Carol Sanders | School of Agriculture, Fisheries and Human Sciences
PINE BLUFF, Ark. – Choosing the right business structure for a farm or ranch can help ensure that a farming heritage is a legacy for many generations to enjoy, says Dr. David Fernandez, University of Arkansas at Pine Bluff Cooperative Extension Program livestock specialist.
Even though many small farmers and ranchers want to leave their farms to their families, they do not have a plan. And, without your plan, the state of Arkansas has a plan. Some 86 percent of Arkansas farmers are sole proprietorships; the “company” dies with them, says Dr. Fernandez, a small part-time rancher, too. Without a plan, the courts decide how an estate should be divided. In the meantime, heirs can receive up to $1,000 from the estate to pay bills or buy food.
Partnerships face a similar problem. When a partner dies, the partnership is dissolved. The farm business cannot continue until the deceased partner’s estate is settled. The living partner(s) may have to negotiate a purchase of the business from the heirs who may have unrealistic expectations as to the value of the business. Sometimes, inexperienced heirs want to make important business decisions that can be a problem for the business.
Instead, partnerships should consider purchasing a life insurance policy on each partner as part of a “buy-sell” agreement, says Dr. Fernandez. The partners place a value on the business and purchase a life insurance policy that pays the price to the heirs and grants the full business interest to the surviving partners.
Or, farmers may set up a corporate farm structure to allow farm families to pass along their farming heritage by dividing shares of the business among heirs. “Farm corporations can be limited liability corporations (LLC), S corporations or C corporations,” says Dr. Fernandez.
The farm business does not end with the death of any of the shareholders. Business decisions are made by the “board of directors” who are usually the rest of the family. Family members receive “dividend income” from the farm based on the number of shares they own and the farm’s income. If only one or a few family members are actively engaged in operating the farm, the farm business typically pays them a salary in addition to dividends from their shares.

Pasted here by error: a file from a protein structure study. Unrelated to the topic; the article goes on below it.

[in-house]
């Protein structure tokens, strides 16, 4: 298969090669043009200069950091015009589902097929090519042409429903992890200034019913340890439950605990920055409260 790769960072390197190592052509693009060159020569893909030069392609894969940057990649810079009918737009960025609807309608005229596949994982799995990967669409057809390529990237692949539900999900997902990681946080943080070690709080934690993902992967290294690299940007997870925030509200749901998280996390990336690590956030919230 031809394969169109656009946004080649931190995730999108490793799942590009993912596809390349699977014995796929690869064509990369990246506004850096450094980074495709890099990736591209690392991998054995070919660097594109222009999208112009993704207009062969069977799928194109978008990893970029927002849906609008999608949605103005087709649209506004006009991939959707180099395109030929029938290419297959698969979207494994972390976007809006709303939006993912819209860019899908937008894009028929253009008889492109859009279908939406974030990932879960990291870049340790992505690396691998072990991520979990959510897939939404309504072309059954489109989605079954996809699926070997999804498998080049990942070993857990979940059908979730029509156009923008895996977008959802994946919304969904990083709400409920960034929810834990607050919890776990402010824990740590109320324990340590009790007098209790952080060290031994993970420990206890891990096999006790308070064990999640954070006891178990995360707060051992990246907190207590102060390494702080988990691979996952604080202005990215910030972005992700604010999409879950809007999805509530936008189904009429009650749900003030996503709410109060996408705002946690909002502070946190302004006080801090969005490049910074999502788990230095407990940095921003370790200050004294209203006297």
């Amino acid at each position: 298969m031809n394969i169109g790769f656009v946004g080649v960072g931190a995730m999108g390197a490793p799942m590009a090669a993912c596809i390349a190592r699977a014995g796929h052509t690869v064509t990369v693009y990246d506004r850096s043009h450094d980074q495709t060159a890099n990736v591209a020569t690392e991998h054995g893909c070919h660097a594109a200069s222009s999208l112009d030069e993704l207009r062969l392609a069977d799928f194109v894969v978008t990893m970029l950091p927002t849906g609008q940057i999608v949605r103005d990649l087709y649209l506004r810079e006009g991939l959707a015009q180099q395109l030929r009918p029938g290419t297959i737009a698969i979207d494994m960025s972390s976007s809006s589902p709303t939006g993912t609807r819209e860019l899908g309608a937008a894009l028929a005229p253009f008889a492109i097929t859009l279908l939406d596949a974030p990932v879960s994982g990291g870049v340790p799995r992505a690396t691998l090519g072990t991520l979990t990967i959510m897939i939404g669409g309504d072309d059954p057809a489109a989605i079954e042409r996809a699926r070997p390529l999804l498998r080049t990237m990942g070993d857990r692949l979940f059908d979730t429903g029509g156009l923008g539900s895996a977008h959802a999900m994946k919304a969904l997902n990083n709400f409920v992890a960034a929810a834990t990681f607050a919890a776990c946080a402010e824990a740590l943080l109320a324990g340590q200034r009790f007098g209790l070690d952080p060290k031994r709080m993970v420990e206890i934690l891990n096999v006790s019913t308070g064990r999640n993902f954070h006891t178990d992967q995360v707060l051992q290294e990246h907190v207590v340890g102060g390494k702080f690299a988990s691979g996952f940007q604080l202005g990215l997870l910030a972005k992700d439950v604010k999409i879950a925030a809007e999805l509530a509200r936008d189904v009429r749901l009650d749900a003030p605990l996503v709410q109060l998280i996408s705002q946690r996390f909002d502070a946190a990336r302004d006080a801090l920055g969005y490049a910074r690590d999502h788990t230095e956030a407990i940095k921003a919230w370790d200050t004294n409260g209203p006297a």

Creating a will or engaging in estate planning is often stressful. Professional estate planners and attorneys can help create a plan that is fair and equitable to all the heirs. Taking the time to plan for the future now will ensure your farming heritage.
Information in this article should not be considered an authoritative basis for interpreting the laws of the state of Arkansas on matters of ownership or estate planning. It is intended to help a person better understand property ownership and be prepared to use the professional services of an attorney.
Dr. Fernandez is interested in helping small farmers and ranchers manage their small farms and ranches efficiently and profitably so they can continue their farming legacies. For help with livestock care, production or management, contact Dr. Fernandez at (870) 575-7214 or email@example.com.